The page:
By checking the nutrition label (see number 5), you can get a better idea of what’s behind the alluring brand labels. Remember, whole grains are much better than refined (think of it as getting closer to the “whole food” as mentioned in number 2 of this article).
9. Don’t Skip a Meal
You and I both know hunger is a bitch. Really, it’s not fun. And eating excess sugar and carbs is making us hungrier and hungrier. Skipping meals can exasperate this feeling and make us more likely to cave to less healthy options.
While OMAD (one meal a day) is emerging as a popular option for achieving health benefits, most of us were raised on three meals a day, and it seems that still works for most.
Aside from not skipping meals or not, making sure you’re getting enough healthy fats, protein, and most importantly–water, can satiate those hunger pains and keep you moving forward with your day.
10. Keep Healthy Snacks Around
By mindlessly snacking, calories can sneak up, and over time, become a leading factor to weight gain.
To reverse this trend, keep around a few healthier snacks you like. The biggest skill one can develop to eating a better diet is to learn how to substitute foods. By finding healthy options that are also tasty, then what else is standing in the way?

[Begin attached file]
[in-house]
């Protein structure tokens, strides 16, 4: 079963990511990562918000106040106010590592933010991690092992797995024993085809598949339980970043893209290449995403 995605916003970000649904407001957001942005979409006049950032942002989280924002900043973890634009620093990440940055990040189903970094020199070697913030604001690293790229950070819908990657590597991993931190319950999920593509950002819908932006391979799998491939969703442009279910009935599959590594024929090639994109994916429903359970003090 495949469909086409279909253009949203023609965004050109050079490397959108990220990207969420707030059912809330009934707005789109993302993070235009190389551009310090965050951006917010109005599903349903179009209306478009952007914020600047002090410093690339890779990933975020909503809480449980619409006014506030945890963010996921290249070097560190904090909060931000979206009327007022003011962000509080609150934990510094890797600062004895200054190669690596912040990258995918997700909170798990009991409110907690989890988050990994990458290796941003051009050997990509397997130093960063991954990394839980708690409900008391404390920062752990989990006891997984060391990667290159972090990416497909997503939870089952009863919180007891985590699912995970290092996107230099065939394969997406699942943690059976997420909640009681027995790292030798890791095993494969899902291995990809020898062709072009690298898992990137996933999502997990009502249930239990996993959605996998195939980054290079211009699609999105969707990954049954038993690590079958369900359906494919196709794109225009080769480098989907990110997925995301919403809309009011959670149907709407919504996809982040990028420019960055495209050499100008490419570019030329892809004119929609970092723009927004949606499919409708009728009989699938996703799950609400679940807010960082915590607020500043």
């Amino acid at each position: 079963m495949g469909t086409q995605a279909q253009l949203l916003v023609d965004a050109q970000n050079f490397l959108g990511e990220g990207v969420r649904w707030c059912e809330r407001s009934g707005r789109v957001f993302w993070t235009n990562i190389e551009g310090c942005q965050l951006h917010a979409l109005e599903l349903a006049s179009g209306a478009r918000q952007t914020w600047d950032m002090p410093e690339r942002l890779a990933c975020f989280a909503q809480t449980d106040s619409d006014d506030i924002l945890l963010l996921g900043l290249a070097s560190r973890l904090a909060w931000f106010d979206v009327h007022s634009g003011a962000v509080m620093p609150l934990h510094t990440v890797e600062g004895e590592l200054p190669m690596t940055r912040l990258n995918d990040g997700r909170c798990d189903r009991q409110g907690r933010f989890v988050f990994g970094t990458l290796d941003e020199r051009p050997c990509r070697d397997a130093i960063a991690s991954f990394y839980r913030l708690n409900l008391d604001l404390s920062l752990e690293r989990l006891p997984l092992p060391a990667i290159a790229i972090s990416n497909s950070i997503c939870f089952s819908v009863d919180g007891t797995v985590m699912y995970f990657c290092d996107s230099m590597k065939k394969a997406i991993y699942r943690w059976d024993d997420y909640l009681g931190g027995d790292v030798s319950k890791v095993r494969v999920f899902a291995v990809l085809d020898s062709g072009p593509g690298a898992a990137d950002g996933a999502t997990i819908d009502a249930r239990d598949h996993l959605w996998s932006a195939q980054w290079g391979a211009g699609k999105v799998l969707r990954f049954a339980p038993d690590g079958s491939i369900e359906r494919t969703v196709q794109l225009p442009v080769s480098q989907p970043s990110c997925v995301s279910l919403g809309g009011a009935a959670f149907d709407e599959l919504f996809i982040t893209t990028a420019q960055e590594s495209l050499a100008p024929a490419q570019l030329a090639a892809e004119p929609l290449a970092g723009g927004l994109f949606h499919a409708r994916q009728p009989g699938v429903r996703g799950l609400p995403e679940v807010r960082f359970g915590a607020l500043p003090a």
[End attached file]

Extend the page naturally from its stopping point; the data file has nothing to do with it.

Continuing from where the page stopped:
For example, next time someone in the office brings in a box of donuts, try opting for an apple and almond butter. Not only will it taste great, but your blood sugar won’t spike (and crash) and that 3 pm sleep spell will be less likely to come around.
11. Limit Sugary Drinks
Substituting can also be used for sugary drinks. The amount of sugar and calories in most drinks can be disastrous for health.
By finding replacements like carbonated water or fruit-infused water, you can remove one of the most dangerous parts of the Standard American Diet. Hoping on that La Croix bandwagon might not be such a bad idea after all.
12. If You Can’t Get Fresh Fruit, Buy Frozen
Grocery shopping for fresh fruit is tough. Most fruits have different rules you have to remember to see if they’re ripe. And some, like avocados or berries, can spoil within a day or two.
When it comes to berries, and most fruits, buying frozen is a viable option. The cost isn’t much more (and sometimes it’s cheaper), and it stays good for much, much longer, making your dollar count that much more.